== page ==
Every year for the past 15 years, economist Loren Scott has produced the Louisiana Economic Outlook, which projects the next two years of where the economy’s heading across the state and in each of its metropolitan areas.
In this year’s edition, Scott’s modeling points to a brighter future for Lafayette, projecting our area will regain 1,400 jobs in 2019 and 4,900 in 2020. He even went so far as to declare our recession over during his presentation at a One Acadiana event today.
While this is undeniably good news in light of our economic arrow pointing downward for the last few years, there are some potentially dangerous assumptions baked into Scott’s analysis of our local economy.
For starters, all of his projections of growth and recovery are based on his belief that the price of oil is going to rise above $80 per barrel and stay that way for a while. During his presentation, Scott cited other projections that oil could go above $90 and upwards of $150. That makes his assumption of $80 seem reasonable. While there is a good chance that oil will exceed $80, there’s also a fair chance it won’t. You never know when the next discovery or technological innovation will radically increase the supply side of this equation or when political turmoil will suppress demand, both of which have proven capable of rapidly devaluing oil.
His projections are also based on the assumption that 111 consecutive months of national economic expansion will continue unbroken. To give that some context, Scott shared that even now it’s the second longest streak in U.S. history; the longest being 120. The trend we’re on is already an outlier, and it’s inevitable that it will end someday, likely within the next 30 months that Scott’s projections encompass. That doesn’t necessarily mean we’ll fall all the way back into a national recession in the next couple of years, but it also doesn’t mean we won’t or can’t. Plus, even if the national economy were to stall rather than contract, it would still impact the assumptions underlying Scott’s projections.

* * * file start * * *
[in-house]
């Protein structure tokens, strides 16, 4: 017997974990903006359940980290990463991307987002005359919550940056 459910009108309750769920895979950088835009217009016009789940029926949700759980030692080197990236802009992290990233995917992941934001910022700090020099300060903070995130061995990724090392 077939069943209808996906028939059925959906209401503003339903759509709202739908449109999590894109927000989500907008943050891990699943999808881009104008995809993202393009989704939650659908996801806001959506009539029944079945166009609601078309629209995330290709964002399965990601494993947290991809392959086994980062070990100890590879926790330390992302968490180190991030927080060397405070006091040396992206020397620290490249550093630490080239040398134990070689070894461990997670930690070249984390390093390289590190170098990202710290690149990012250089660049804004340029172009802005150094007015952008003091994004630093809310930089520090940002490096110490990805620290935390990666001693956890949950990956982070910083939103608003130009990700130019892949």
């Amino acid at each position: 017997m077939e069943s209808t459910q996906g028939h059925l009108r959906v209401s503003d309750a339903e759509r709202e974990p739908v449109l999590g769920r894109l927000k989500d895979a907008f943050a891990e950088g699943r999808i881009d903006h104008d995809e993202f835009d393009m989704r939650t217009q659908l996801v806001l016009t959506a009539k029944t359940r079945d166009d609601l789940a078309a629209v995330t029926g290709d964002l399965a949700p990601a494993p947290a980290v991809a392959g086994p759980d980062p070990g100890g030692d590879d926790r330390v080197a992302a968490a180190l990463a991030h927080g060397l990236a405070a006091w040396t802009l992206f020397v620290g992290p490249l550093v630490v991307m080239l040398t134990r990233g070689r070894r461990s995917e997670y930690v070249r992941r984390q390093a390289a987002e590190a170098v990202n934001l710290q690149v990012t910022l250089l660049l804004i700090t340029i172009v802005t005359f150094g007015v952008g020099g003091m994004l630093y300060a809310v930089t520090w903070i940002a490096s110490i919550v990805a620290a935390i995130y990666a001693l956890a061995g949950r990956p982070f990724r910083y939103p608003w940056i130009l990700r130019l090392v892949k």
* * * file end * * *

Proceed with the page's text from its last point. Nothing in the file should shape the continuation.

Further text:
The third major assumption is that Trump’s tariffs and trade wars will be short-lived. Scott acknowledges that if they continue, they will hurt the growth of the U.S. economy. But it’s his belief that these are all just temporary negotiating tactics, and that more advantageous trade relations will be reestablished in the near future. There are just no guarantees this is how everything will play out.
So now we’ve got three major assumptions — that oil will stay above $80, that the U.S. economy will keep growing, and that Trump’s trade wars end peacefully and soon — that undergird Scott’s projections for our local economy growing again over the next couple of years. Yet none of these assumptions are even close to guaranteed. Even if we generously estimate that each issue has a 75 percent chance of falling in our favor, collectively that means our odds are just over 40 percent that all three hit right to create the environment Scott’s projections are based on.
Scott’s most problematic assumption is that as the price of oil rises Lafayette’s oil industry will rise along with it. While historically that has always been the case — when oil was down nationally, Lafayette was down; when it was up, we were up — as I’ve analyzed previously, that isn’t necessarily the case any more.